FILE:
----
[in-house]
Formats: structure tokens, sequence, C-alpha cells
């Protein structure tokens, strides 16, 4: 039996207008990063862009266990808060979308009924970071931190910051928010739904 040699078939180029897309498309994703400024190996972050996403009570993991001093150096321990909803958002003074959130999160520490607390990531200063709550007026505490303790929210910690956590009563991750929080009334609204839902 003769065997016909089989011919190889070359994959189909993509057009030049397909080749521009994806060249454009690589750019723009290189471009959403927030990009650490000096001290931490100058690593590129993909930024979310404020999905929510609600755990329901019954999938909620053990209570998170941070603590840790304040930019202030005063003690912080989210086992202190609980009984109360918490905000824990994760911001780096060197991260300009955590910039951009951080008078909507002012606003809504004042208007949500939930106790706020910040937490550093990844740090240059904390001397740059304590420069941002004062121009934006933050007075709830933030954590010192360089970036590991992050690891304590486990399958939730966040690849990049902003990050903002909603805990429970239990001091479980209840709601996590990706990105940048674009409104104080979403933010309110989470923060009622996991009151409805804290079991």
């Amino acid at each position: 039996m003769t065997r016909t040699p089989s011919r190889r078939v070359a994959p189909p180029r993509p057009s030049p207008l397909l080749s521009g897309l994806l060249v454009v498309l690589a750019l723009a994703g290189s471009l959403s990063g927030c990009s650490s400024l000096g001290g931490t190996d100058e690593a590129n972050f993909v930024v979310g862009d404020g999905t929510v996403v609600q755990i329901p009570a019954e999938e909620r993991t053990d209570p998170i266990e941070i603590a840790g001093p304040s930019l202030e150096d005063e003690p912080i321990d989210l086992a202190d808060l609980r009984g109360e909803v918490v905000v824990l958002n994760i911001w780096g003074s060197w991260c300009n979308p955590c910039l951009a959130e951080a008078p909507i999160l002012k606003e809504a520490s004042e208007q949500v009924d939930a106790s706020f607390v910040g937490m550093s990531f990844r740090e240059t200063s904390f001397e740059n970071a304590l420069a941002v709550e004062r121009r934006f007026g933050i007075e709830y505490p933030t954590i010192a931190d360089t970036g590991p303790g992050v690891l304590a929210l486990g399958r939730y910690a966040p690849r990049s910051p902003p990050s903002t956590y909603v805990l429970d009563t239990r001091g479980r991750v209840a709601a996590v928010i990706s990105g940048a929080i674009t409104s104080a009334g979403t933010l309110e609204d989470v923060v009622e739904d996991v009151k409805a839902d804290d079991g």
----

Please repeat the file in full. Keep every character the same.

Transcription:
[in-house]
Formats: structure tokens, sequence, C-alpha cells
């Protein structure tokens, strides 16, 4: 039996207008990063862009266990808060979308009924970071931190910051928010739904 040699078939180029897309498309994703400024190996972050996403009570993991001093150096321990909803958002003074959130999160520490607390990531200063709550007026505490303790929210910690956590009563991750929080009334609204839902 003769065997016909089989011919190889070359994959189909993509057009030049397909080749521009994806060249454009690589750019723009290189471009959403927030990009650490000096001290931490100058690593590129993909930024979310404020999905929510609600755990329901019954999938909620053990209570998170941070603590840790304040930019202030005063003690912080989210086992202190609980009984109360918490905000824990994760911001780096060197991260300009955590910039951009951080008078909507002012606003809504004042208007949500939930106790706020910040937490550093990844740090240059904390001397740059304590420069941002004062121009934006933050007075709830933030954590010192360089970036590991992050690891304590486990399958939730966040690849990049902003990050903002909603805990429970239990001091479980209840709601996590990706990105940048674009409104104080979403933010309110989470923060009622996991009151409805804290079991």
């Amino acid at each position: 039996m003769t065997r016909t040699p089989s011919r190889r078939v070359a994959p189909p180029r993509p057009s030049p207008l397909l080749s521009g897309l994806l060249v454009v498309l690589a750019l723009a994703g290189s471009l959403s990063g927030c990009s650490s400024l000096g001290g931490t190996d100058e690593a590129n972050f993909v930024v979310g862009d404020g999905t929510v996403v609600q755990i329901p009570a019954e999938e909620r993991t053990d209570p998170i266990e941070i603590a840790g001093p304040s930019l202030e150096d005063e003690p912080i321990d989210l086992a202190d808060l609980r009984g109360e909803v918490v905000v824990l958002n994760i911001w780096g003074s060197w991260c300009n979308p955590c910039l951009a959130e951080a008078p909507i999160l002012k606003e809504a520490s004042e208007q949500v009924d939930a106790s706020f607390v910040g937490m550093s990531f990844r740090e240059t200063s904390f001397e740059n970071a304590l420069a941002v709550e004062r121009r934006f007026g933050i007075e709830y505490p933030t954590i010192a931190d360089t970036g590991p303790g992050v690891l304590a929210l486990g399958r939730y910690a966040p690849r990049s910051p902003p990050s903002t956590y909603v805990l429970d009563t239990r001091g479980r991750v209840a709601a996590v928010i990706s990105g940048a929080i674009t409104s104080a009334g979403t933010l309110e609204d989470v923060v009622e739904d996991v009151k409805a839902d804290d079991g």